If youʼve taken in a New York jazz gig in the last few years, thereʼs a good
chance John Hebertʼs mighty bass sound was bouncing from the
bandstand. Ubiquity is a form of success, and the number of established
leaders and impressive newcomers who have placed Hebert in their rhythm
section is growing; the guy seems to be everywhere. Which makes sense:
the Louisiana native boasts the kind of skills that breed agility. One night
heʼs working a classic club like the Village Vanguard with pianist Fred
Hersch, the next heʼs at an experimental art space like Roulette, supporting
guitarist Mary Halvorson. Versatility is a key Hebert credential; the 38-yearold
purposefully approaches his artistry from a few different angles.
Heʼs also an impressive bandleader. 2009ʼs Byzantine Monkey (Firehouse
12) found him marshalling a cohort of like-minded associates through
progressive pieces that featured Tony Malaby and Michael Attias – their
horns creating a memorable blend. The disc, which partly alluded to
Hebertʼs Cajun ancestry, contains some of his initial writing for reeds. A bit
of the musicʼs personality was even inspired by Airtoʼs Seeds On The
Ground, a program where color is just as captivating as melody. DownBeat
proclaimed the bassistʼs debut as a disc that displayed “a sonic vision of its
More textural daring can be found on 2010ʼs Spiritual Lover (Clean Feed).
For this date Hebert organized a trio of pianist Benoit Delbecq and
drummer Gerald Cleaver, sculpting a set of pliable themes that spoke to the
French keyboardistʼs diverse sonic palette. One moment itʼs a trad piano
group stressing lyricism, the next itʼs an electronic ensemble threading
dissonance into beauty.
This kind of pluralism suits Hebert just fine. The bassist has been open to
all sorts of sounds since switching from guitar in the late ʻ80s. He grew up
with an abiding respect for a variety of musical perspectives, and
encountered a series of teachers who encouraged him to get the big
While playing with the jazz band in his Baton Rough high school, director
Lee Fortier urged Hebert to drop the six-string when the groupʼs bass chair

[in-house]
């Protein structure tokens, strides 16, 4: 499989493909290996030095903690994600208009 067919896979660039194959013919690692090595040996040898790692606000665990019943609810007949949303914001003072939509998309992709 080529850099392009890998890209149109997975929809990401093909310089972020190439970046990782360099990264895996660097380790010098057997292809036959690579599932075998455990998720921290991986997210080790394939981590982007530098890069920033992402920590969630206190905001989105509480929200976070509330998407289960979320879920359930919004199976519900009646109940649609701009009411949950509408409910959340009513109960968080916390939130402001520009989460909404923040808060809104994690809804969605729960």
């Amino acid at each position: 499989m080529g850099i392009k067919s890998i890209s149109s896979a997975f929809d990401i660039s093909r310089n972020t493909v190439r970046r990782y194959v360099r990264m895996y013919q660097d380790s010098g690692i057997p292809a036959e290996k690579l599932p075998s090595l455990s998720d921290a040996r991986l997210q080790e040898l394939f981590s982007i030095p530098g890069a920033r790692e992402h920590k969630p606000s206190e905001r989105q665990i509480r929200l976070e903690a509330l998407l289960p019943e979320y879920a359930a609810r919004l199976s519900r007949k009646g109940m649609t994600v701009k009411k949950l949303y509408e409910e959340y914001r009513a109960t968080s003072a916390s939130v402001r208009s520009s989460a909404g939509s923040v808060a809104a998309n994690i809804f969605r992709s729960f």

opened up. “Lee was a real cat,” recalls Hebert, “tinted glasses, soul patch,
the whole thing. He was a trumpet player, and didnʼt mince words. The shift
from guitar was hard at first, and he got tough on me a couple times. He
even had me running home crying at one point. But along the way he gave
me some sweet talk and some logic, and said that there werenʼt that many
bassists around, and it would really work for me. He was right. It wasnʼt
long before I thought the bass was cool.”
Hebert was playing electric, and momentarily fell under the sway of Jaco
Pastorius, the instrumentʼs kingpin during that era. One of the first jazz
discs he bought was Jacoʼs Word of Mouth. But when he bumped into an
old Kay upright at school, something resonated. “I had no technique, and
only knew one position, but the vibration against my body felt great. That
was the hook.” After a year of lessons, he began gigging with bands that
played standards. He also fell in with a bunch of pals who would drive to
New Orleans to see local ensembles such as Astral Project, a group filled
with players who had a more modern vision of improvisation.
As a college student on a full scholarship ride to Loyola University, Hebert
connected with another mentor, bassist Bill Huntington, who encouraged
him to work on his sound. “Bill had lots of wood, lots of sustain, lots of
clarity. Those qualities became important to me, too. He was a great
model.” By the time he hit New Jerseyʼs William Paterson College in ʼ93, he
was sure jazz was going to be a big part of his future. In New Orleans he
was playing standards gigs in hotel lobbies – in the large, that was the only
work available. But he was drawn to developing a more original kind of
lyricism. “I wasnʼt good at it yet, but I knew I wanted to work towards it. It
was definitely what I was hearing at the time.”
William Paterson is just a jump away from New York, and at the end of the
day Hebert hit the cityʼs clubs as if they were second classrooms. Visiones,
Zinno, and the Vanguard were all on the list. Those first-hand experiences,
as well as sharing ideas with other students, generated lots of excitement.
He spent lots of time absorbing the art. “God, I remember seeing Dave
Holland up close at Bradleyʼs, Charlie Haden and Kenny Barron, too. Itʼs
great to see your heroes in action. We were sponges - it was a time to
discover new stuff. Back at the apartment, friends brought records over
every night. My palette started widening.”
A record heʼd heard earlier in New Orleans began to resonate again: Keith
Jarrettʼs Changes, with Gary Peacock and Jack DeJohnette. Peacockʼs
singing approach to the bass stimulated Hebert. “I could almost visualize
his lines. I didnʼt know it was ʻfreeʼ per se, but it was definitely beautiful. It
spoke to me.”
It was around this time that Hebert began working with other musicians
who shared his views. Drummer Matt Wilson, pianist Russ Lossing, and
saxophonists Joel Frahm and Tony Malaby were all part of his burgeoning